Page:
Tuesday, 24 July 2012

After Hospital, What Next?

Last Monday's discharge planning meeting left my head all over the place. It felt like we were covering the same old ground, and coming up against the same brick walls.

A big stumbling block to giving Chrissy effective community-based support is that she isn't seen as a resident in the county where she'll be living. The NHS commissioner told us that this could close doors to a number of services run by the local authority, and observed: 'Chrissy could be disadvantaged simply because a social worker didn't fill in the right forms 9 years ago.'

The Local Government Ombudsman is still looking into the question of 'Ordinary Residence' as part of his investigation into the long-running funding dispute between the NHS & local authority over Chrissy's care.

Chrissy's plight and what Ordinary Residence means is summed up by Graham Faulkner, Chief Executive, Epilepsy Society, in a link on my post last year: http://jgregorysharingsstories.blogspot.co.uk/2011/09/specialsaturday-post-my-special-needs.html

Another big question mark hangs over the medical support that Chrissy will receive in the community. The learning disability team that worked with her before her eviction from a care home in 2009 covers a wide area in the community too, which further restricts our options. The team focused mainly on environmental causes for Chrissy's challenging behaviours & cited unsuitable residential placements with carers lacking the necessary skills to support Chrissy effectively. This led to care staff that worked with Chrissy saying they felt unsupported by the team when they asked for help, and worst still their inability to manage Chrissy's more extreme behaviours was frequently cited as their cause.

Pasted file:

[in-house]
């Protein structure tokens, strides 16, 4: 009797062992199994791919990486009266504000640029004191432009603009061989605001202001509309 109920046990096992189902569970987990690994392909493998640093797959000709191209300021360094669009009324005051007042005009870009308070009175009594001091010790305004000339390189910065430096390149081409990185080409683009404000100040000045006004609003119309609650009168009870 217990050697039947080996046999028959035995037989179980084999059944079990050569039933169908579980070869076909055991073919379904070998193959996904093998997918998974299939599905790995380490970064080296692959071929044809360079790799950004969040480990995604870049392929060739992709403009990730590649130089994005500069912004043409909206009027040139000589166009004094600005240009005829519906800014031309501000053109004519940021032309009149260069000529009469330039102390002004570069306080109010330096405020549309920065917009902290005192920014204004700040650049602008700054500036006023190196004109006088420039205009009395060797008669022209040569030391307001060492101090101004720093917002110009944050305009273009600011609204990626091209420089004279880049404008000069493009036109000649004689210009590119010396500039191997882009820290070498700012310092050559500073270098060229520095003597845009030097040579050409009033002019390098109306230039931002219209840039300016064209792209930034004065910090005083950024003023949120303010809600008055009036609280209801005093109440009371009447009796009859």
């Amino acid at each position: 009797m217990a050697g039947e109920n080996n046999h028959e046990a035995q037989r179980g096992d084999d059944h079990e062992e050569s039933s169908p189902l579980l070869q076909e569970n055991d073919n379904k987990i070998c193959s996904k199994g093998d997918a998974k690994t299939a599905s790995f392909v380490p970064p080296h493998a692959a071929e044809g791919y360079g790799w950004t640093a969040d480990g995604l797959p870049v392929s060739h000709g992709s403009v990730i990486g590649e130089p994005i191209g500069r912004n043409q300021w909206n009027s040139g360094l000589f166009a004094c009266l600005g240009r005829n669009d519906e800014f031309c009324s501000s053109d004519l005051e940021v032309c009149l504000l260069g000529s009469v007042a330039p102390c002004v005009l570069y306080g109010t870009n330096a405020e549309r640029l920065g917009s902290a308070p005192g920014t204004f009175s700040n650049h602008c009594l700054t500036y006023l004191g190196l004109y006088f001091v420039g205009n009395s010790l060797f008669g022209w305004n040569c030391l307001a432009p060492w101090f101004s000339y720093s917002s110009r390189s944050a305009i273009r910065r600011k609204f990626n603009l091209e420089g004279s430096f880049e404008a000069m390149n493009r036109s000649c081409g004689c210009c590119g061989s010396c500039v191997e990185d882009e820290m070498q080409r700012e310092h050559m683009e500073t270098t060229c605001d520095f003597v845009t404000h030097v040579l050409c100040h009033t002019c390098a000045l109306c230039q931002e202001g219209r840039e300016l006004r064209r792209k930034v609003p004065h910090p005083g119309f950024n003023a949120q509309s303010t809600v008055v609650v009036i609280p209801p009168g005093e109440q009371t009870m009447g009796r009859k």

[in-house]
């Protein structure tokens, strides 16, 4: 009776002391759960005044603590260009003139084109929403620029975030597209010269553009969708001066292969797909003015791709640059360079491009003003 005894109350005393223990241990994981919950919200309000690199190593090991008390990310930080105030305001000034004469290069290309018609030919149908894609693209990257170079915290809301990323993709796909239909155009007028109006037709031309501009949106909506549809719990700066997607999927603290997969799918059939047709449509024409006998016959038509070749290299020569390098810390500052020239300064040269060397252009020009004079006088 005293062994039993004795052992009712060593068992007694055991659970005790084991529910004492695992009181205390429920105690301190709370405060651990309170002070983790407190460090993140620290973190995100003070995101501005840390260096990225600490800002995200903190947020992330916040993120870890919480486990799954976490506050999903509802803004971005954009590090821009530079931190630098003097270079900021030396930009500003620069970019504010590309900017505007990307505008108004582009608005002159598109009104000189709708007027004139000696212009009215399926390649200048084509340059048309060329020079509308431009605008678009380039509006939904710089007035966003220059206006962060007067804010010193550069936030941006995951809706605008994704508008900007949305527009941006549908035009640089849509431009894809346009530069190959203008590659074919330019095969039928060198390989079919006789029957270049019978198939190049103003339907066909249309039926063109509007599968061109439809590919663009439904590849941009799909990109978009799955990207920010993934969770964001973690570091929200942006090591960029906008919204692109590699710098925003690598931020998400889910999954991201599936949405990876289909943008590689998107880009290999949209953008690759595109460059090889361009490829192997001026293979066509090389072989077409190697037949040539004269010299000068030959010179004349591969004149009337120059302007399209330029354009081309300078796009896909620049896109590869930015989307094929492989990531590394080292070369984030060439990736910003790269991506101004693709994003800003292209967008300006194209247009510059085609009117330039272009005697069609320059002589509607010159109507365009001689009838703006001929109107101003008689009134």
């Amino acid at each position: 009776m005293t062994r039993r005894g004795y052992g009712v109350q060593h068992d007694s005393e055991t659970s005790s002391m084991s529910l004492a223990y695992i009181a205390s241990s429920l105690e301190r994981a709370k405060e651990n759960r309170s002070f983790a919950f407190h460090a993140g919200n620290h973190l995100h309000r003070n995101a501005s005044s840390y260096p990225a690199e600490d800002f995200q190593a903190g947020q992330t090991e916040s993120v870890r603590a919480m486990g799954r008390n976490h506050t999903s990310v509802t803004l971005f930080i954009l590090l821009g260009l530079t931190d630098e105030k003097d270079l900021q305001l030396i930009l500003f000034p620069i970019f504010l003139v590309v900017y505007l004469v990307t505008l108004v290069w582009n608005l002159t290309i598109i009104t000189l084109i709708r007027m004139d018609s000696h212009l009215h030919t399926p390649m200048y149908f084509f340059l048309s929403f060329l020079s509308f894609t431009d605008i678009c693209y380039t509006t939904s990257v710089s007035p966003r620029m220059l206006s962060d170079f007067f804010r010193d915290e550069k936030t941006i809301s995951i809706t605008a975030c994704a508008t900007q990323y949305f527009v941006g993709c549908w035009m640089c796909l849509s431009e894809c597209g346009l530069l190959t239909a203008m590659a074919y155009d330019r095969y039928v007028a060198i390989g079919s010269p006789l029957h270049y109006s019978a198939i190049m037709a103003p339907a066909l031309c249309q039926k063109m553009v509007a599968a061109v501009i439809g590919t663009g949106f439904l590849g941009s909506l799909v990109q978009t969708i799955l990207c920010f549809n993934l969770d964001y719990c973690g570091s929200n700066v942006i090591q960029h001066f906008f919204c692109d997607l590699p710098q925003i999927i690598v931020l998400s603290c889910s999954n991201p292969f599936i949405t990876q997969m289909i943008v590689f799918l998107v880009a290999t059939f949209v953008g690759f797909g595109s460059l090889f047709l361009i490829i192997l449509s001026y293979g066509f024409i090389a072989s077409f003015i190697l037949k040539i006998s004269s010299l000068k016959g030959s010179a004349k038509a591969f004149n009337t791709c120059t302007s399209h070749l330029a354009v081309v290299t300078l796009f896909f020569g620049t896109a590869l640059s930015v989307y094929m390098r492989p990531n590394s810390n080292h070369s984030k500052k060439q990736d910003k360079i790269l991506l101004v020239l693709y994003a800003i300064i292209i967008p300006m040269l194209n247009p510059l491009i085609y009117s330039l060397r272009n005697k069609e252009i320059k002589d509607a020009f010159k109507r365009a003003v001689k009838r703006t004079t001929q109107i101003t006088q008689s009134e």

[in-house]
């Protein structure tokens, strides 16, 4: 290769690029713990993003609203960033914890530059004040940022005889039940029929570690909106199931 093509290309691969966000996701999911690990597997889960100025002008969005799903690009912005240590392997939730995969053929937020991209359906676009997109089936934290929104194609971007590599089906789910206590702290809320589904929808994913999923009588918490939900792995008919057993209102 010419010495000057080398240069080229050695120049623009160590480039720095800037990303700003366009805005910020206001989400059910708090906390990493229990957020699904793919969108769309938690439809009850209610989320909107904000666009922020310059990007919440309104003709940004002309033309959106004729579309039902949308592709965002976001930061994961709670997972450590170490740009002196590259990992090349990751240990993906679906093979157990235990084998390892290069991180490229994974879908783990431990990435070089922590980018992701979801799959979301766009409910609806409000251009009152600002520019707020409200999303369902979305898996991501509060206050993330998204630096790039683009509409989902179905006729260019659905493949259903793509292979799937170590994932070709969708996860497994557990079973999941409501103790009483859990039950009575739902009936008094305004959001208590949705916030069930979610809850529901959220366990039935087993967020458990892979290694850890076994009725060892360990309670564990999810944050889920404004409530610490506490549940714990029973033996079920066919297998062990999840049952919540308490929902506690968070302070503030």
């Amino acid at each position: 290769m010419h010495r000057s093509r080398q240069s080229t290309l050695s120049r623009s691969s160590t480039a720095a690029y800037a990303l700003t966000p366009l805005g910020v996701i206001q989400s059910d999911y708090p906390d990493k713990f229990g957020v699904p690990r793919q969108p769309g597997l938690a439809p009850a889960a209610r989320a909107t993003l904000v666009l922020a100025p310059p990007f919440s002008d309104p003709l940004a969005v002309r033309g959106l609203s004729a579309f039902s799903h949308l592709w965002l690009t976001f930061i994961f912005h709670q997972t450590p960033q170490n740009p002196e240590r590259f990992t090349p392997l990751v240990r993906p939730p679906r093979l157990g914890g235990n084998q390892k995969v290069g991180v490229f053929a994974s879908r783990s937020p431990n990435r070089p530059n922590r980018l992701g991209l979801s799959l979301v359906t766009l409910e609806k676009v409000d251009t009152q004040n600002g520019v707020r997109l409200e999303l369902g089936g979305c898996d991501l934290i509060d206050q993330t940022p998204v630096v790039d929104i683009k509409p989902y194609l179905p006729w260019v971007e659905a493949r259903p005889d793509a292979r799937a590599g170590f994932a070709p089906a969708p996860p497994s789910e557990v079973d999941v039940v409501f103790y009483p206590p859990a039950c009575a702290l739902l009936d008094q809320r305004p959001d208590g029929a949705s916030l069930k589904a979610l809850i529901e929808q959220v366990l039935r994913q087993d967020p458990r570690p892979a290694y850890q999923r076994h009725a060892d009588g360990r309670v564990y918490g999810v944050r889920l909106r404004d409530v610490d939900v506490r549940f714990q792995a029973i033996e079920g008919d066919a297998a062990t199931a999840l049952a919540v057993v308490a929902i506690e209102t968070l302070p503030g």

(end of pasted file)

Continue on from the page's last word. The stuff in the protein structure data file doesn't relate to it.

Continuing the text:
Ian & I believe the learning disability team's view was over-simplistic and downplayed a crucial factor - medication. The most marked long-term correlations in the intensity and nature of Chrissy's challenging behaviours have occurred with medication changes. So medication and environment must be optimised to help Chrissy achieve stability, and this has proved easier said than done in the two community-based residential services that she's lived in since reaching adulthood. Having said that, Chrissy has had some wonderfully open-minded medical professionals working with her over the years so we know they're out there!

Suggestions were made around the table about different types of housing options but it all came down to support that Chrissy might need in the community if she were to continue to have ‘blips,’ as her psychiatrist called them. Chrissy may be relatively stable when she leaves hospital but her mental state and health will always be precarious. There need to be robust contingencies in place or we could end up back where we started with support systems collapsing.

In September there will be another Care Planning Meeting. By then I expect progress to be be made to resolve the Ordinary Residence issue and a commitment, either jointly or singly, from commissioners towards making concrete plans for Chrissy's future care. This limbo situation can't go on...

I am a SWAN UK (Syndromes without a Name) blogger

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